KNAC.COM: I think a lot of people don’t realize there’s a lot of work to being a professional musician. Tell me what a typical day is like for you.

Moore: Making the UFO record has been pretty crazy. But music is a labor of love for me so I never count the costs. It started with me getting a bunch of song ideas and sending them to Phil. He chose the ones he liked best. We got together in Hannover, Germany to rehearse for a week in January. Andy went into the studio in Germany to lay down drums and I went home as I record my stuff in my studio. We totally utilize the internet to send sound files back and forth. They would upload drum and bass tracks, and I would download them and record guitars. Then send them my stuff. In fact, one night i was playin’ guitar and watching the Simpsons. I came up with a cool part, then more related ideas started flowing. Before I knew it, I had the skeleton for a new song within 10 minutes. I started to think a little, and realized that we didn’t really have a song for the record like this one, so I went into my studio and laid it down. At 11pm, I uploaded it and then sent emails to our manager and the engineer in Germany saying 'hey guys...give this one a listen...it could be cool". The next morning at around 10...they called me and played it for me with Andy's drums recorded on it (they were 6 hours ahead). So on a whim...wham...we have a new song...this wouldn't have been possible if Al Gore hadn’t created the internet. Back to the question...I find myself constantly writing and recording.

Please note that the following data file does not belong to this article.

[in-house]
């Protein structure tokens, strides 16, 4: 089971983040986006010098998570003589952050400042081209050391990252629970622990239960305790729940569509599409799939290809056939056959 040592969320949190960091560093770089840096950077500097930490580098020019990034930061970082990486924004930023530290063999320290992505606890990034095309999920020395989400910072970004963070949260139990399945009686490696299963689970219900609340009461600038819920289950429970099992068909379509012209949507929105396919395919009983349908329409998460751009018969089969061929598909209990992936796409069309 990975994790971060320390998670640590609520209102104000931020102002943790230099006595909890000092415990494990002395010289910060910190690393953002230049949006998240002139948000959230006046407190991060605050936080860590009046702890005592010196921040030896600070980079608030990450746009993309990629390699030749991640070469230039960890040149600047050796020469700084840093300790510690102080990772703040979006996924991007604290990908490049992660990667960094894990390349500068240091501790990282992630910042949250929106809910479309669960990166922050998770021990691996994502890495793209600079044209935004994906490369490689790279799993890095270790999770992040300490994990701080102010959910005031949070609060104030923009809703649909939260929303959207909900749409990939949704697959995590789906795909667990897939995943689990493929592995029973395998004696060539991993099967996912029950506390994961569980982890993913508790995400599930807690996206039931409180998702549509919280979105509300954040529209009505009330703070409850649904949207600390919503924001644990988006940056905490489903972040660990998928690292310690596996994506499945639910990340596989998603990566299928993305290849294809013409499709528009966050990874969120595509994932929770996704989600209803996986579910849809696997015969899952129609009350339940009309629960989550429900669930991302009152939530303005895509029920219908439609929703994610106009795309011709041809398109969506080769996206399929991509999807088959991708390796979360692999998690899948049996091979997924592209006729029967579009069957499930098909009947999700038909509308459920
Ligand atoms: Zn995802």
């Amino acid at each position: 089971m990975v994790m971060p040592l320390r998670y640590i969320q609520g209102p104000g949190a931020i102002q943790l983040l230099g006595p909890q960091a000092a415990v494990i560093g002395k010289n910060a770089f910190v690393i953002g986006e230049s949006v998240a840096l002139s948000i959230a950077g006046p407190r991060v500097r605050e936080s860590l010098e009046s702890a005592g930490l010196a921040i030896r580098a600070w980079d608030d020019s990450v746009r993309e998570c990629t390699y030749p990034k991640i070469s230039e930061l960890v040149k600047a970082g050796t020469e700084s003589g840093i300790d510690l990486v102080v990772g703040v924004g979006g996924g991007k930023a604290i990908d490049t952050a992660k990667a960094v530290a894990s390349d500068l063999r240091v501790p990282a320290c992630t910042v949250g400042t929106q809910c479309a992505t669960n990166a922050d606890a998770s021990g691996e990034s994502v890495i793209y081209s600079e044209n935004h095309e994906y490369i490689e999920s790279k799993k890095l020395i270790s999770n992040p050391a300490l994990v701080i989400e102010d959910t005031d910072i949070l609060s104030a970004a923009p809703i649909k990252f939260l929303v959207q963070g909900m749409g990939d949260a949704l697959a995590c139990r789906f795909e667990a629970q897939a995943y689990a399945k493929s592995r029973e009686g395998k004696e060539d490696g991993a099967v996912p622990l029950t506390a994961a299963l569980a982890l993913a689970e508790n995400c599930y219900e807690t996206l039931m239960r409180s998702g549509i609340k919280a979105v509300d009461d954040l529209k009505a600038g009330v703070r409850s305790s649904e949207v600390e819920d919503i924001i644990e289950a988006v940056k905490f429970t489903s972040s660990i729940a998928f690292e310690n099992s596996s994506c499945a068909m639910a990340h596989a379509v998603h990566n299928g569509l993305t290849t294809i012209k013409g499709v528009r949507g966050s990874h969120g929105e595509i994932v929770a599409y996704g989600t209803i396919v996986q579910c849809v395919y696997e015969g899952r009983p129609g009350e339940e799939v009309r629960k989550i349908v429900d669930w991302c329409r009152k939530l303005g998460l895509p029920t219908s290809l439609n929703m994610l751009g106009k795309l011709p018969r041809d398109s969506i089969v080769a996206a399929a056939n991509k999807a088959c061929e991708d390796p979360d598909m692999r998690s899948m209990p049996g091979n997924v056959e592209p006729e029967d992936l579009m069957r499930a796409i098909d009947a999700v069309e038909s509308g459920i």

KNAC.COM: Do you like being on the road?

Moore: Hmmmmm....not really. I love the being onstage part....and also it is cool to hang with the guys and see the fans. But the charm of seeing different cities has unfortunately worn off. There is so much traveling involved. I have always been a home body. I don’t go out of the house for days sometimes when I am home.

KNAC.COM: Do you consider yourself a technical or emotional player? I.E; Yngwie Malmsteen vs. Steve Vai

Moore: I think I have both of these qualities. I have a certain amount of technical ability, but to me...playing from the heart and soul is what it's all about. It's all about the passion and expressing your emotions. At times, having more ability physically can make it easier to play from the heart. If the physical part is transparent, then I can concentrate on the music and not waste my mental energy thinking about fighting with the guitar. When the physical part is second nature, then you can just focus on and get lost in the music.

KNAC.COM: You also conduct a lot of guitar clinics all over the world. What would you say is the most important thing you can teach a young player?

Moore: To listen to as many styles of music as possible and to realize that you can spend a lifetime learning. Music is endless. Also, try to always wear a condom.

KNAC.COM: As a beginner, would you recommend starting off with an acoustic or electric guitar?

i would say electric because it is a little easier to play and I think a beginner would be more inclined to stick with it.

KNAC.COM: You’ve been endorsed by Dean now for how long?

Moore: For about 2 years.

KNAC.COM: You have designed your own signature guitar through them. What were you looking for?

Moore: Something that sounded great, looked great, and felt transparent in my hands.

KNAC.COM: You also designed your own humbucking pick up. What sets your design aside from the others (Les Paul)? What tone were you going for (for both the guitar and pick up)?